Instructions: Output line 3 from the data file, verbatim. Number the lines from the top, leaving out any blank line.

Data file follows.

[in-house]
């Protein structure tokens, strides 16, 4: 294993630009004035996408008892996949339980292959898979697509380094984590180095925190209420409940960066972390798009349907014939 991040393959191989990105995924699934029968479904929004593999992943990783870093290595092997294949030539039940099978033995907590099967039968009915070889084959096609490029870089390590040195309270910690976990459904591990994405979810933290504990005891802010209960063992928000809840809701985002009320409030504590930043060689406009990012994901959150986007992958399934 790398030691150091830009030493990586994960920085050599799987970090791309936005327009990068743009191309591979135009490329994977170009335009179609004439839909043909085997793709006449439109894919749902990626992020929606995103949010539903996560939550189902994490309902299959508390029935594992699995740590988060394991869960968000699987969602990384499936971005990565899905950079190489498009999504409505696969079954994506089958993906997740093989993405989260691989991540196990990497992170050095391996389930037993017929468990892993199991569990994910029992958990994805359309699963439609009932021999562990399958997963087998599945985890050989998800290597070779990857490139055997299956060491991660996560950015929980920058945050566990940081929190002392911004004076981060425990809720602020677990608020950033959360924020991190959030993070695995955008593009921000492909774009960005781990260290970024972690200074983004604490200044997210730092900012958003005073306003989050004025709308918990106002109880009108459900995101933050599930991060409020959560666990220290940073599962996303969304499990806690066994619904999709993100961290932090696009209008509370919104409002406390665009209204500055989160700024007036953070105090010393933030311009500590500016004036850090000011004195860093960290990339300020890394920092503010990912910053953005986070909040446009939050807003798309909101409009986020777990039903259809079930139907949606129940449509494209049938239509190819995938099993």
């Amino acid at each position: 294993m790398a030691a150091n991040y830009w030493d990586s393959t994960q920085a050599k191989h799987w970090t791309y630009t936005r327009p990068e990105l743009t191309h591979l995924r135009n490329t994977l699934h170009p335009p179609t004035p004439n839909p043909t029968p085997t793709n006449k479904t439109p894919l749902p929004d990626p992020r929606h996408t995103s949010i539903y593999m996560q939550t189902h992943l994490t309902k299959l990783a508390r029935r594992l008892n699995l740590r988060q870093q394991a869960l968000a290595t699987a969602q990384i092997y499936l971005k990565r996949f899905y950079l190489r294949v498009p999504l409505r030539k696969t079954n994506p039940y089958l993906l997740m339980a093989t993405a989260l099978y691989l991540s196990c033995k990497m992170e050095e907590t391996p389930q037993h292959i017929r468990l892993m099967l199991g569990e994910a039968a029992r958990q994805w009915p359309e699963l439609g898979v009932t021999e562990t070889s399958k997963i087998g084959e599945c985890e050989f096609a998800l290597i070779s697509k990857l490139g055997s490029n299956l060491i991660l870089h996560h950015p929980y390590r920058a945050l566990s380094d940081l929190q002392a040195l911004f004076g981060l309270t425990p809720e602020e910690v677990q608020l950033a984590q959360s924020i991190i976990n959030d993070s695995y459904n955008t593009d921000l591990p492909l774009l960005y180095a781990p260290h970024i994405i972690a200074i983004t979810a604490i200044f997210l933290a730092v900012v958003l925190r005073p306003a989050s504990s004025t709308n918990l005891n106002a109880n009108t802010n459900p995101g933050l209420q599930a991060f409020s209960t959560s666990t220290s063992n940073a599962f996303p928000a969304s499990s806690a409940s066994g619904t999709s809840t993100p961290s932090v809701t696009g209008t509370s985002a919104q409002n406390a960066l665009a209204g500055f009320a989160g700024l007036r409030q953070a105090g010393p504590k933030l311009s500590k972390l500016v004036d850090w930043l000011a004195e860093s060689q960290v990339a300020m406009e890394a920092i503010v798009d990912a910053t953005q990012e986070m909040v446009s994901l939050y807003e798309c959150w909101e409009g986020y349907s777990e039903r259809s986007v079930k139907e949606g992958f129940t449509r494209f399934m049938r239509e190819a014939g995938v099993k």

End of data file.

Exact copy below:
């Amino acid at each position: 294993m790398a030691a150091n991040y830009w030493d990586s393959t994960q920085a050599k191989h799987w970090t791309y630009t936005r327009p990068e990105l743009t191309h591979l995924r135009n490329t994977l699934h170009p335009p179609t004035p004439n839909p043909t029968p085997t793709n006449k479904t439109p894919l749902p929004d990626p992020r929606h996408t995103s949010i539903y593999m996560q939550t189902h992943l994490t309902k299959l990783a508390r029935r594992l008892n699995l740590r988060q870093q394991a869960l968000a290595t699987a969602q990384i092997y499936l971005k990565r996949f899905y950079l190489r294949v498009p999504l409505r030539k696969t079954n994506p039940y089958l993906l997740m339980a093989t993405a989260l099978y691989l991540s196990c033995k990497m992170e050095e907590t391996p389930q037993h292959i017929r468990l892993m099967l199991g569990e994910a039968a029992r958990q994805w009915p359309e699963l439609g898979v009932t021999e562990t070889s399958k997963i087998g084959e599945c985890e050989f096609a998800l290597i070779s697509k990857l490139g055997s490029n299956l060491i991660l870089h996560h950015p929980y390590r920058a945050l566990s380094d940081l929190q002392a040195l911004f004076g981060l309270t425990p809720e602020e910690v677990q608020l950033a984590q959360s924020i991190i976990n959030d993070s695995y459904n955008t593009d921000l591990p492909l774009l960005y180095a781990p260290h970024i994405i972690a200074i983004t979810a604490i200044f997210l933290a730092v900012v958003l925190r005073p306003a989050s504990s004025t709308n918990l005891n106002a109880n009108t802010n459900p995101g933050l209420q599930a991060f409020s209960t959560s666990t220290s063992n940073a599962f996303p928000a969304s499990s806690a409940s066994g619904t999709s809840t993100p961290s932090v809701t696009g209008t509370s985002a919104q409002n406390a960066l665009a209204g500055f009320a989160g700024l007036r409030q953070a105090g010393p504590k933030l311009s500590k972390l500016v004036d850090w930043l000011a004195e860093s060689q960290v990339a300020m406009e890394a920092i503010v798009d990912a910053t953005q990012e986070m909040v446009s994901l939050y807003e798309c959150w909101e409009g986020y349907s777990e039903r259809s986007v079930k139907e949606g992958f129940t449509r494209f399934m049938r239509e190819a014939g995938v099993k």